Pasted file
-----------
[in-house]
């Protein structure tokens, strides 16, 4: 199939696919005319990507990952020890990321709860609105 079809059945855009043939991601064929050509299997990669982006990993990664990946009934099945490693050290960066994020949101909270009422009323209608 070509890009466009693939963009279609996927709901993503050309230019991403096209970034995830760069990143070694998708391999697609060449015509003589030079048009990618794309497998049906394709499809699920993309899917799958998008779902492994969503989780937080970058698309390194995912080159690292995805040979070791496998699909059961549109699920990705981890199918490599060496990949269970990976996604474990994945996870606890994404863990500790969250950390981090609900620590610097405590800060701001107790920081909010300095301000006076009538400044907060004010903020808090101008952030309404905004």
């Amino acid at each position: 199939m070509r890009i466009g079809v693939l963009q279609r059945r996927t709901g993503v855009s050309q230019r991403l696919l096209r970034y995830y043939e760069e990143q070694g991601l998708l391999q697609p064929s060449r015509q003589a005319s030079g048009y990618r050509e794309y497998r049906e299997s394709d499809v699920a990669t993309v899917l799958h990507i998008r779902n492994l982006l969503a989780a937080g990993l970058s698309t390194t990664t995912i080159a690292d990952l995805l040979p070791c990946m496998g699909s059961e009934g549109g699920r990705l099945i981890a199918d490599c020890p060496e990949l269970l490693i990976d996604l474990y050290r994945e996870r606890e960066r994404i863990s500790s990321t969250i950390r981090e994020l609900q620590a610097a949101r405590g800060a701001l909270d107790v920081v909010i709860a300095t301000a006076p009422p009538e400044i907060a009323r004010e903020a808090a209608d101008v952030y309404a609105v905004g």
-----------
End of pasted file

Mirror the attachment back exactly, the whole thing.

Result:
[in-house]
């Protein structure tokens, strides 16, 4: 199939696919005319990507990952020890990321709860609105 079809059945855009043939991601064929050509299997990669982006990993990664990946009934099945490693050290960066994020949101909270009422009323209608 070509890009466009693939963009279609996927709901993503050309230019991403096209970034995830760069990143070694998708391999697609060449015509003589030079048009990618794309497998049906394709499809699920993309899917799958998008779902492994969503989780937080970058698309390194995912080159690292995805040979070791496998699909059961549109699920990705981890199918490599060496990949269970990976996604474990994945996870606890994404863990500790969250950390981090609900620590610097405590800060701001107790920081909010300095301000006076009538400044907060004010903020808090101008952030309404905004």
């Amino acid at each position: 199939m070509r890009i466009g079809v693939l963009q279609r059945r996927t709901g993503v855009s050309q230019r991403l696919l096209r970034y995830y043939e760069e990143q070694g991601l998708l391999q697609p064929s060449r015509q003589a005319s030079g048009y990618r050509e794309y497998r049906e299997s394709d499809v699920a990669t993309v899917l799958h990507i998008r779902n492994l982006l969503a989780a937080g990993l970058s698309t390194t990664t995912i080159a690292d990952l995805l040979p070791c990946m496998g699909s059961e009934g549109g699920r990705l099945i981890a199918d490599c020890p060496e990949l269970l490693i990976d996604l474990y050290r994945e996870r606890e960066r994404i863990s500790s990321t969250i950390r981090e994020l609900q620590a610097a949101r405590g800060a701001l909270d107790v920081v909010i709860a300095t301000a006076p009422p009538e400044i907060a009323r004010e903020a808090a209608d101008v952030y309404a609105v905004g």